Orangeburg County Council has approved the renovation of the S.C. Department of Health and Environmental Control building in Holly Hill to make classroom space for Orangeburg-Calhoun Technical College.

County Council unanimously approved a contract with Irmo-based Pyramid Contracting for nearly $2 million during a meeting last month.

The county received four bid proposals on the project, with Pyramid Contracting providing the lowest bid.

Councilwoman Janie Cooper-Smith praised the project.

“I think this is a great project with Orangeburg being as large as it is,” Cooper-Smith said. “To have this in the Holly Hill area with Holly Hill growing as fast as it is, I think this is really a great project.”

Council Chairman Johnnie Wright echoed Cooper-Smith.

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“We have been waiting on this for quite a few years to try to update that second floor so we can have OCtech out there,” Wright said.

The renovation project’s first phase is expected to be completed by December 2024.

The facility at 8423 Old State Road will serve as satellite facility for OCtech. The building is located in the County of Orangeburg-Town of Holly Hill Administration Complex.

The project includes the addition of an elevator as well as 10 new classrooms to the building’s second floor. The renovations will include new drop ceilings and new floors, according to county building officials. The first floor is occupied by DHEC.

OCtech President Dr. Walt Tobin said the college is in the process of conducting a needs assessment for the area to determine how the space can best be used.

“We know what the economic development prospects look like for this region of South Carolina, with a focus on automotive, advanced manufacturing and battery production,” Tobin said. “We also know that health care is a continuing focus in this area.”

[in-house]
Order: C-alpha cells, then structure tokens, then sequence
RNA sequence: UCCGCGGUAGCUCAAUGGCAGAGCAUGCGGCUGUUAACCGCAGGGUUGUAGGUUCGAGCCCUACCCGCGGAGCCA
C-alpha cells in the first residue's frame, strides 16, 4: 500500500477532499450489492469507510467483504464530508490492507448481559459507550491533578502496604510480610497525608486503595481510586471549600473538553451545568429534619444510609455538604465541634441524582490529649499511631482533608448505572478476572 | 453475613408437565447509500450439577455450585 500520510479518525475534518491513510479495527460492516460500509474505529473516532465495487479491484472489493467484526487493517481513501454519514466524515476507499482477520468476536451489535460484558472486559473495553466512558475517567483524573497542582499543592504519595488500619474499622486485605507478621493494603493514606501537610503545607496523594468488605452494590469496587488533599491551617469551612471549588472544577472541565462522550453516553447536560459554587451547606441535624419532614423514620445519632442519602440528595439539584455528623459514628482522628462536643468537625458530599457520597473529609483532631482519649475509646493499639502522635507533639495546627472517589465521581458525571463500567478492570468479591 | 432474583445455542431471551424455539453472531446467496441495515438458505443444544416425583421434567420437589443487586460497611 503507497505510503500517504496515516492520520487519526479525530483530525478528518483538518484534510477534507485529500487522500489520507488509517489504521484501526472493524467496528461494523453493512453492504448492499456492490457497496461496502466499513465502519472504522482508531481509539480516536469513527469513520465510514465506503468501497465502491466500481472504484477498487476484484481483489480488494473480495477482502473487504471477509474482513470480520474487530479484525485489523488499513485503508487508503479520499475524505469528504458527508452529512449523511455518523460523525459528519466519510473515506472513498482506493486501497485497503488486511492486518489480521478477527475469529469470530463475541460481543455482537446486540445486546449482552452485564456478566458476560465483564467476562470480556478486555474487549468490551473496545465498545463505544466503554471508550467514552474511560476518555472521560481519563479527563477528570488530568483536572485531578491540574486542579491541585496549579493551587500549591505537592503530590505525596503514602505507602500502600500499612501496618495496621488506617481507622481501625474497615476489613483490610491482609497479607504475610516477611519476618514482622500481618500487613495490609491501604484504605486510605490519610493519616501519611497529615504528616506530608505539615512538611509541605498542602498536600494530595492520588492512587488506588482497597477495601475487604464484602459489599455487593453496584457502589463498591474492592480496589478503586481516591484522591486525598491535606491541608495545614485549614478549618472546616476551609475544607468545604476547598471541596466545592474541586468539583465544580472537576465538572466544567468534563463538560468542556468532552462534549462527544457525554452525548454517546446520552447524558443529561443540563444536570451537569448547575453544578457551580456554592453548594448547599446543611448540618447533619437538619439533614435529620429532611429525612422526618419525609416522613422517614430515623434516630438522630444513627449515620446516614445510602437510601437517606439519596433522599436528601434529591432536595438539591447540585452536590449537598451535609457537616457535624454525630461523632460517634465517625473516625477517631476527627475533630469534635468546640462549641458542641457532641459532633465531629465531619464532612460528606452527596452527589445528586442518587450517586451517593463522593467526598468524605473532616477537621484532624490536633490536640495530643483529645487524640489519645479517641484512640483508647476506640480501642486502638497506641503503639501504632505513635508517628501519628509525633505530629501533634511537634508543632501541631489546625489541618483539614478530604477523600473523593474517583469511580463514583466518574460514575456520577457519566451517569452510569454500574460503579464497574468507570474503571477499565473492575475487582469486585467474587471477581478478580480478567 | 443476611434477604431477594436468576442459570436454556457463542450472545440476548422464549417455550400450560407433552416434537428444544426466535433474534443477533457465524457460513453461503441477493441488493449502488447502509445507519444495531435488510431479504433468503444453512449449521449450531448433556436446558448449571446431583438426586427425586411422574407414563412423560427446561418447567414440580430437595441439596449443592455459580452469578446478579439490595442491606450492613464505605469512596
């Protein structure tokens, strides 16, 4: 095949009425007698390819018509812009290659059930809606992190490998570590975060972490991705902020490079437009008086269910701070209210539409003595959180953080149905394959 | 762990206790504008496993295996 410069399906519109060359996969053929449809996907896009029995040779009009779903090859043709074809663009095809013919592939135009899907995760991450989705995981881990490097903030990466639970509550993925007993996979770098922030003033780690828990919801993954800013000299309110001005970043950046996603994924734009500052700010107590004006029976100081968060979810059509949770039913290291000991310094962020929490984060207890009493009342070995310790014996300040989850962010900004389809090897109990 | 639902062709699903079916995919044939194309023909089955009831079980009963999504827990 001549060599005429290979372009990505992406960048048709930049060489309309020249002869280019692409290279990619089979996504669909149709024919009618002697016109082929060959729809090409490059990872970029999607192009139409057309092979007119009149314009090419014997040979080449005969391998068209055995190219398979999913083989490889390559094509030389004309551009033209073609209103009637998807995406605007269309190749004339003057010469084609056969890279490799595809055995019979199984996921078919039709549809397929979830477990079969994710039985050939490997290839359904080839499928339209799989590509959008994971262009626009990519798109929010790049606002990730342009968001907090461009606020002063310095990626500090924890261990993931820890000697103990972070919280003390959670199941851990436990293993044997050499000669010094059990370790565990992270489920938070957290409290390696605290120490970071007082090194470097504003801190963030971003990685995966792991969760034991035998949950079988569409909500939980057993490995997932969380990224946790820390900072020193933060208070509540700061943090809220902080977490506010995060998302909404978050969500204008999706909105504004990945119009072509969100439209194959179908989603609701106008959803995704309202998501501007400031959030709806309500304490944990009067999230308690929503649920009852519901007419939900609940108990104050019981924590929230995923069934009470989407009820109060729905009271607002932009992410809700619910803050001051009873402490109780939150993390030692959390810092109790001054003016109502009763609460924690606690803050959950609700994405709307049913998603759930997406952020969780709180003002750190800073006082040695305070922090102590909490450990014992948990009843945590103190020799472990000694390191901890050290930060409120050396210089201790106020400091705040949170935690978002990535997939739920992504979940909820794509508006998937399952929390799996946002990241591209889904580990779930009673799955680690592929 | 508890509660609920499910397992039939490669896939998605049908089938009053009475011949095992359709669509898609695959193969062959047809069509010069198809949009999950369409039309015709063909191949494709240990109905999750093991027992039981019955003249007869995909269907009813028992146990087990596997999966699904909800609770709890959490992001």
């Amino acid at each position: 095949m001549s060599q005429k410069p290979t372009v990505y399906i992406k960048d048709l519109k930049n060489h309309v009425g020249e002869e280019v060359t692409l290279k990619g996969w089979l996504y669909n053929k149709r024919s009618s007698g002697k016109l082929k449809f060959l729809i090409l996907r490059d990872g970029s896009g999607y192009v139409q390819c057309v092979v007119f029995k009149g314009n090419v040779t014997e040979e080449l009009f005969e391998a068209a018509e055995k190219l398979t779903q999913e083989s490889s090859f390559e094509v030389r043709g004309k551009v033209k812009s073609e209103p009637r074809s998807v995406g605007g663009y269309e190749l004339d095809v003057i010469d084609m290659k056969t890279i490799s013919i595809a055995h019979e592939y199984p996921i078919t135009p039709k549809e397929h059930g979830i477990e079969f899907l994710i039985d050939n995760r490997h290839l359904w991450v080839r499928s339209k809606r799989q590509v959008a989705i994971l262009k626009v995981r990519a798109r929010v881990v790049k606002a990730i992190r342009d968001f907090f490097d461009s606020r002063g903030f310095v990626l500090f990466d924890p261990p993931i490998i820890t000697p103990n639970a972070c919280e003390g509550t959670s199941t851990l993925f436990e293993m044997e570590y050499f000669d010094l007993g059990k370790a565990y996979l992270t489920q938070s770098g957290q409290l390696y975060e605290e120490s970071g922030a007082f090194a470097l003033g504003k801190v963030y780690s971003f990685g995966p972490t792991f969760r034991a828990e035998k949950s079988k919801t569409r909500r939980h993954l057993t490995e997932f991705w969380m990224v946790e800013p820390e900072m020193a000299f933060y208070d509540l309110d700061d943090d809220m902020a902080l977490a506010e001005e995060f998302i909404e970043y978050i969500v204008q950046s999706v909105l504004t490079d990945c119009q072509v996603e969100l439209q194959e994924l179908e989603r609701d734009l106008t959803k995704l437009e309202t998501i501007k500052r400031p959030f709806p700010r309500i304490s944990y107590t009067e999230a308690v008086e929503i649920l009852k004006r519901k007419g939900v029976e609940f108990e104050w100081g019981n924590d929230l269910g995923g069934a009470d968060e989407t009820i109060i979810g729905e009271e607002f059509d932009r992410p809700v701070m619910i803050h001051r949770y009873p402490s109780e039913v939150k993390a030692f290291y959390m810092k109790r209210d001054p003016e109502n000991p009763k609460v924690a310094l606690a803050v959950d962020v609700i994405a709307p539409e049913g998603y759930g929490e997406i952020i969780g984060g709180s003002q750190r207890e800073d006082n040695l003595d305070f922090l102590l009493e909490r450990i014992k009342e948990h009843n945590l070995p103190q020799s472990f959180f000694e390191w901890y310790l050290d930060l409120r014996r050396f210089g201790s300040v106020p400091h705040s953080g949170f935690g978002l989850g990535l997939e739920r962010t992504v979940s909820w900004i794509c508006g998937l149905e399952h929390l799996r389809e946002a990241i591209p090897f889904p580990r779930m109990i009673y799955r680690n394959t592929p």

As the college contemplates what academic programs will be offered in the area, it will seek ideas from the community and stakeholders.

Tobin, during the OCtech Area Commission meeting on March 19, said he believes the Holly Hill programs will be a non-credit training programs as opposed to a credit-based programs.

“If we offer credit programs off-site, that triggers a whole bunch of stuff that we have to do in response to SACS,” Tobin said. “The increased demand for advanced manufacturing technicians because of the proximity of the Volvo site, Mercedes-Benz site, I am thinking that it will have an advanced manufacturing or a health care or health service focus.”

Borrowing package

Orangeburg County’s plans to borrow $10 million for several building projects and the purchase of about 40 vehicles for the sheriff’s and county administration departments received final approval.

The county often approves borrowing for larger capital purchases that go beyond the $2 million to $3 million set aside in its capital improvement fund, county officials said.

About five years ago, the county approved borrowing about $13 million to purchase sheriff’s office vehicles. The $13 million was paid off in 2023.

The county and sheriff’s office have a number of vehicles with high mileage and significant wear that need to be replaced, according to county officials.

The funds will also be used for other capital projects, such as upgrades for the CASA domestic violence shelter and a kitchen and dining area at the future location of the Orangeburg County Council on Aging at 908 Willington Drive.


Brenda Jamerson, coordinator of the Coalition of the Homeless, requested council work with the coalition to help address rising homelessness.

Jamerson presented a preliminary report to council on the issue.

“Our community is in desperate need of funds to establish and maintain crucial services in the area of crisis stabilization, emergency shelter, transitional housing and transportation,” Jamerson said. “The reality is stark. Individuals and families in our communities are struggling every day, facing the harsh conditions of life without stable housing.”